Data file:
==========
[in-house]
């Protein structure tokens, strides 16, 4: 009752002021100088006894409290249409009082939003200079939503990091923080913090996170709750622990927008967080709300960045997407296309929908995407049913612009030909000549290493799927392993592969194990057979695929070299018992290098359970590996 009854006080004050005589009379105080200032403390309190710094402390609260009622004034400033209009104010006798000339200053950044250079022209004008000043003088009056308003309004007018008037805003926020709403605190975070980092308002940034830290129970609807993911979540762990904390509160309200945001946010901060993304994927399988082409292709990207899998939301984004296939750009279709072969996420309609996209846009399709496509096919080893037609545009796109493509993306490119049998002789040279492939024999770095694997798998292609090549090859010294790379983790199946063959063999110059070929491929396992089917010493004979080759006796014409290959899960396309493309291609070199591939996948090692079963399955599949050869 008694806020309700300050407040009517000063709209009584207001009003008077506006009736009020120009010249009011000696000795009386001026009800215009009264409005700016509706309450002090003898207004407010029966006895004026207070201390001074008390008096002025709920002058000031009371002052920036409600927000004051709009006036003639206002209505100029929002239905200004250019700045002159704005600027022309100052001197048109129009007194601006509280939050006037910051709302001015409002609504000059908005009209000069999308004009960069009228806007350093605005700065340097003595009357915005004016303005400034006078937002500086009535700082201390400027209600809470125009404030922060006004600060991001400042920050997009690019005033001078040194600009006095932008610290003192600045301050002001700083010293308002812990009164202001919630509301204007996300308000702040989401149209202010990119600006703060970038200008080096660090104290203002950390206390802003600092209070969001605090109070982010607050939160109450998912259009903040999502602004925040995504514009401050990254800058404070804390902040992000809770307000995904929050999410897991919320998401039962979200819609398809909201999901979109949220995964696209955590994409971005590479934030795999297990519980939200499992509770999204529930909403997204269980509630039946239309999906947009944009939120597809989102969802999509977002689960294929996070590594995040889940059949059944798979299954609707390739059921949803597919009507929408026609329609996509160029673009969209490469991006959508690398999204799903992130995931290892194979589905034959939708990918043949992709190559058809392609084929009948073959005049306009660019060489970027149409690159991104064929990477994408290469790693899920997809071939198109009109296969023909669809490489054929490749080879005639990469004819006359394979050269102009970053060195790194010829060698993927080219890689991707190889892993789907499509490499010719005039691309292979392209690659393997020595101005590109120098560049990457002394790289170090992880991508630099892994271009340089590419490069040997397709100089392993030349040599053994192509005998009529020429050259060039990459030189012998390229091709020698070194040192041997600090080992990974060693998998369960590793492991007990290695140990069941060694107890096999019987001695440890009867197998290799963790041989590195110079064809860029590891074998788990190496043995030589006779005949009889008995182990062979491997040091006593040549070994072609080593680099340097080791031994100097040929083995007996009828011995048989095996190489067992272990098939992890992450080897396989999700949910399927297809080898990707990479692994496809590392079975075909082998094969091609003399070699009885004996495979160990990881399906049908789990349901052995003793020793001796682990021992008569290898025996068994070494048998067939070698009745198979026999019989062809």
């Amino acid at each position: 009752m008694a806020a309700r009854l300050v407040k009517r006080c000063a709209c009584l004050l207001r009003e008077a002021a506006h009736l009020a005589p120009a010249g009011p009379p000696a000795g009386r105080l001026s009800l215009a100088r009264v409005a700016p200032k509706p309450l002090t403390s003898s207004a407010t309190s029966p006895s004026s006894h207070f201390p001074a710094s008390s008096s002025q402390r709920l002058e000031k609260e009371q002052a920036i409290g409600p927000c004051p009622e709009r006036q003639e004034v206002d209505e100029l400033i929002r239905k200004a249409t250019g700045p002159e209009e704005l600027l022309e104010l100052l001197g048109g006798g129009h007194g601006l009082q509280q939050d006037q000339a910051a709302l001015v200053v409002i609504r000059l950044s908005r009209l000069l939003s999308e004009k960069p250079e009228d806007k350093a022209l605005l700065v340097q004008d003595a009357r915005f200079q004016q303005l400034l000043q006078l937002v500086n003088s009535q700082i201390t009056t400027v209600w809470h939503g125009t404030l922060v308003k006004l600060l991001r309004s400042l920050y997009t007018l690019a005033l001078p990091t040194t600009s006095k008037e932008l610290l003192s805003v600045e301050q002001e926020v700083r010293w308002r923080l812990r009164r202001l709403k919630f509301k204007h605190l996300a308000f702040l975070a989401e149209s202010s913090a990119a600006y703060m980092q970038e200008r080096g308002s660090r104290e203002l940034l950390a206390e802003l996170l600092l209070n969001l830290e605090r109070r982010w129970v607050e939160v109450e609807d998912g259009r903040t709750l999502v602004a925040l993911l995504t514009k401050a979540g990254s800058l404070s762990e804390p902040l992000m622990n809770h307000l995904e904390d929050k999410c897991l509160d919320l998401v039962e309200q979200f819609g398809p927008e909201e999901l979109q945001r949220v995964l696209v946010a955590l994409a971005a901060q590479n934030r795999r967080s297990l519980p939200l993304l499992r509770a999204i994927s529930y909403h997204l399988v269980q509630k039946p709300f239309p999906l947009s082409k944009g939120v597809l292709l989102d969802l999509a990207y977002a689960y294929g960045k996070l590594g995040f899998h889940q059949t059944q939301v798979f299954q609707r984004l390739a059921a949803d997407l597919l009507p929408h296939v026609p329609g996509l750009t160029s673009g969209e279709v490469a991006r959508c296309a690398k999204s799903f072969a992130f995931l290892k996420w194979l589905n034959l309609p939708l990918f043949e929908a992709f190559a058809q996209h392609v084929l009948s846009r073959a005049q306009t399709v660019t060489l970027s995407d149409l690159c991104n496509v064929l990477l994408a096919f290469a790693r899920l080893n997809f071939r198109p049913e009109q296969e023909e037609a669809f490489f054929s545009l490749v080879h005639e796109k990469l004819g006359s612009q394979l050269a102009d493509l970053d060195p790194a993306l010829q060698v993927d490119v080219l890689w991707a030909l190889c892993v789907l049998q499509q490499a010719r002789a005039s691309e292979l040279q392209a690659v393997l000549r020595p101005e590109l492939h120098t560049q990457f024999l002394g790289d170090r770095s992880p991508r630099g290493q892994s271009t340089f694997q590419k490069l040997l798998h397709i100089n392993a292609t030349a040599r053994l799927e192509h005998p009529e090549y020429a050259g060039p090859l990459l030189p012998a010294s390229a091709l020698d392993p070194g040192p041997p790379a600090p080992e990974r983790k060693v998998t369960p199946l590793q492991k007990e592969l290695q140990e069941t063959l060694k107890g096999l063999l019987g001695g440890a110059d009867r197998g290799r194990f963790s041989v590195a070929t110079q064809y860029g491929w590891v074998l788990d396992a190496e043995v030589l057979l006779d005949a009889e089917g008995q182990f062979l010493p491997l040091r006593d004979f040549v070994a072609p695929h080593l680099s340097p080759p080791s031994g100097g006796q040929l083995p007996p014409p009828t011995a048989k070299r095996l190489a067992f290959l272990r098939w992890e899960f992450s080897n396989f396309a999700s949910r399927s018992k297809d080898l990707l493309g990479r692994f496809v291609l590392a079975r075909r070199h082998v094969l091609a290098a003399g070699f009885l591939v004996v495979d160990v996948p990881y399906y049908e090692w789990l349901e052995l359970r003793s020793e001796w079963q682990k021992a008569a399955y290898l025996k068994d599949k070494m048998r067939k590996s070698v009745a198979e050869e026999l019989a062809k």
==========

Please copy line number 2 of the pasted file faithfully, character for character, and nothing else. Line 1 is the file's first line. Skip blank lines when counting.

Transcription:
């Protein structure tokens, strides 16, 4: 009752002021100088006894409290249409009082939003200079939503990091923080913090996170709750622990927008967080709300960045997407296309929908995407049913612009030909000549290493799927392993592969194990057979695929070299018992290098359970590996 009854006080004050005589009379105080200032403390309190710094402390609260009622004034400033209009104010006798000339200053950044250079022209004008000043003088009056308003309004007018008037805003926020709403605190975070980092308002940034830290129970609807993911979540762990904390509160309200945001946010901060993304994927399988082409292709990207899998939301984004296939750009279709072969996420309609996209846009399709496509096919080893037609545009796109493509993306490119049998002789040279492939024999770095694997798998292609090549090859010294790379983790199946063959063999110059070929491929396992089917010493004979080759006796014409290959899960396309493309291609070199591939996948090692079963399955599949050869 008694806020309700300050407040009517000063709209009584207001009003008077506006009736009020120009010249009011000696000795009386001026009800215009009264409005700016509706309450002090003898207004407010029966006895004026207070201390001074008390008096002025709920002058000031009371002052920036409600927000004051709009006036003639206002209505100029929002239905200004250019700045002159704005600027022309100052001197048109129009007194601006509280939050006037910051709302001015409002609504000059908005009209000069999308004009960069009228806007350093605005700065340097003595009357915005004016303005400034006078937002500086009535700082201390400027209600809470125009404030922060006004600060991001400042920050997009690019005033001078040194600009006095932008610290003192600045301050002001700083010293308002812990009164202001919630509301204007996300308000702040989401149209202010990119600006703060970038200008080096660090104290203002950390206390802003600092209070969001605090109070982010607050939160109450998912259009903040999502602004925040995504514009401050990254800058404070804390902040992000809770307000995904929050999410897991919320998401039962979200819609398809909201999901979109949220995964696209955590994409971005590479934030795999297990519980939200499992509770999204529930909403997204269980509630039946239309999906947009944009939120597809989102969802999509977002689960294929996070590594995040889940059949059944798979299954609707390739059921949803597919009507929408026609329609996509160029673009969209490469991006959508690398999204799903992130995931290892194979589905034959939708990918043949992709190559058809392609084929009948073959005049306009660019060489970027149409690159991104064929990477994408290469790693899920997809071939198109009109296969023909669809490489054929490749080879005639990469004819006359394979050269102009970053060195790194010829060698993927080219890689991707190889892993789907499509490499010719005039691309292979392209690659393997020595101005590109120098560049990457002394790289170090992880991508630099892994271009340089590419490069040997397709100089392993030349040599053994192509005998009529020429050259060039990459030189012998390229091709020698070194040192041997600090080992990974060693998998369960590793492991007990290695140990069941060694107890096999019987001695440890009867197998290799963790041989590195110079064809860029590891074998788990190496043995030589006779005949009889008995182990062979491997040091006593040549070994072609080593680099340097080791031994100097040929083995007996009828011995048989095996190489067992272990098939992890992450080897396989999700949910399927297809080898990707990479692994496809590392079975075909082998094969091609003399070699009885004996495979160990990881399906049908789990349901052995003793020793001796682990021992008569290898025996068994070494048998067939070698009745198979026999019989062809």